After many weeks of planning, the eclipse finally arrived yesterday. We considered going as far as Grand Island,NE or Knoxville,TN to see it with hotel rooms reserved in three locations for easy access to all points in between along the path of totality. Though as time passed, we shyed away from the possibility of going to Carbondale, Illinois. While it was the closest to Chicago, we realized that it would likely be very crowded due to all the chatter we heard from those around us and on media. So I scouted out locations out in the country away from cities so that we would have the potential to sidestep any stray clouds that might appear. I looked on Google Maps to find places that had parking lots where we might set up camp. Most of the places were church parking lots since I figured they’d likely be empty on a Monday save for some locals or church patrons.
As the forecast progressed, it became apparent that points in Kentucky or Tennessee would be the best bet. The morning of the eclipse, we were originally planning on going as far as a town north of Nashville, but the forecast cleared up closer to Illinois and we settled on a location west of Hopkinsville, Kentucky. I had found a small church named the Sinking Fork Baptist Church during the week before and it looked like a good spot. The morning of the eclipse, I was in touch with my friend, Colleen, who was also down there with her family and they went there first to scope it out. Turned out to be the perfect location. It was in the low 90’s and very hot and humid. The church had opened their air-conditioned recreation center with tables for people to sit and offered free snacks and refreshments. They only asked for a thank you note and a donation of your choosing.
As the moon moved slowly in front of the sun, we occasionally looked up and took some photos (see above), but largely went about other tasks as needed. We had solar glasses, but I also outfitted all of our binoculars and my telescope with solar filters. We also bought solar filters for our SLR cameras. We used them all to get a closer look. At about ten minutes to totality, we started to notice the light diminishing very slowly. Also the oppressive heat had disappeared. Those tendencies increased exponentially as totality approached until a marked drop in light when totality arrived.
It lasted two and half minutes and after all that planning and thinking of what I’d do during that time, it went all too fast. First, I soaked in the experience. It was quite surreal. This glowing ring high in the sky. The surrounding area darkened creating silhouettes against the sunset-like skies on the horizon. I took a 30 second video of those skies, and of course took many many photos of the aura (see above). But there were a couple things that I wish I had done. Look at the aura through both the telescope and the binoculars. After looking at the photos, I see that there were a few solar flares visible during totality (see below). But maybe I can do that in seven years.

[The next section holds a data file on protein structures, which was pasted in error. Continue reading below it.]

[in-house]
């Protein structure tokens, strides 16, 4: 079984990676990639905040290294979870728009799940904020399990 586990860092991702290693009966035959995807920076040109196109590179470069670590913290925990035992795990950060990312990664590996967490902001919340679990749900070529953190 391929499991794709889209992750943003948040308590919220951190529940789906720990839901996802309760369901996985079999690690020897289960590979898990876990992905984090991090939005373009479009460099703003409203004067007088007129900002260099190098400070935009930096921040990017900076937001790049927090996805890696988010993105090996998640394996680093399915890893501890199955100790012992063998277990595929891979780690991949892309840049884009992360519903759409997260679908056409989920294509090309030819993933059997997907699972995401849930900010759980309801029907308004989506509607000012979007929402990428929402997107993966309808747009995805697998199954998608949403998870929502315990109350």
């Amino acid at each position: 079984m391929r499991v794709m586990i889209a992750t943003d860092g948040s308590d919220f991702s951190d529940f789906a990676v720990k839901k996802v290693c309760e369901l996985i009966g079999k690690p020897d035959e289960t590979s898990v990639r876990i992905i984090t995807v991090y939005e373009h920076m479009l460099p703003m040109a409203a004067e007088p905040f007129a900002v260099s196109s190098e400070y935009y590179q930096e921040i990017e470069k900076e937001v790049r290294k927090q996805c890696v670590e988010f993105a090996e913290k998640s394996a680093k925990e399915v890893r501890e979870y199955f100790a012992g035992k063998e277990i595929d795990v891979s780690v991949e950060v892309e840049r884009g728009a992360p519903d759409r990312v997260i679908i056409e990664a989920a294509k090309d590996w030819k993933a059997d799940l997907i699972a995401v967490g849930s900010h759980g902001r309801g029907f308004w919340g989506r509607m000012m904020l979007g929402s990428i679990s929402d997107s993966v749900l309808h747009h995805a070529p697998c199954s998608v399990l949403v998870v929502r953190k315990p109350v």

After totality ended, everyone started getting ready to leave and return home. We left their parking lot at 2:15PM. There was already traffic heading into Hopkinsville, but we headed in the other direction. There was no cellular service, likely due to the huge increase of people in the area. So we had no access to see where to avoid traffic. We went old school, using paper maps and following the signs, but we quickly found ourselves at a standstill on a back road that was not on our maps (the sign said to go that way). After about thirty minutes of inching along, we turned back and eventually got Google Maps to work. It suggested that if we go through Illinois instead of Indiana, we’d save 45 minutes. Since I had to be somewhere at 8AM the next morning, I figured every 45 minutes counted even if I-57 in Illinois might get a bit more traffic. We fatefully headed back to Illinois while watching the ETA in Chicago on Google Maps creep higher each minute. At times it seemed our estimated remaining travel time stayed the same even after an hour passed on the road. We did our best to search out alternative routes and side stepped a number of traffic jams that were 90 minutes to go 10 miles. There was also a torrential rain after midnight with lightning striking to either side of us. What should have taken 7 hours, took 14 hours in the end and we arrived at 4:30AM this morning. The drive back was an adventure, but it was definitely worth it for experiencing an amazing natural phenomenon.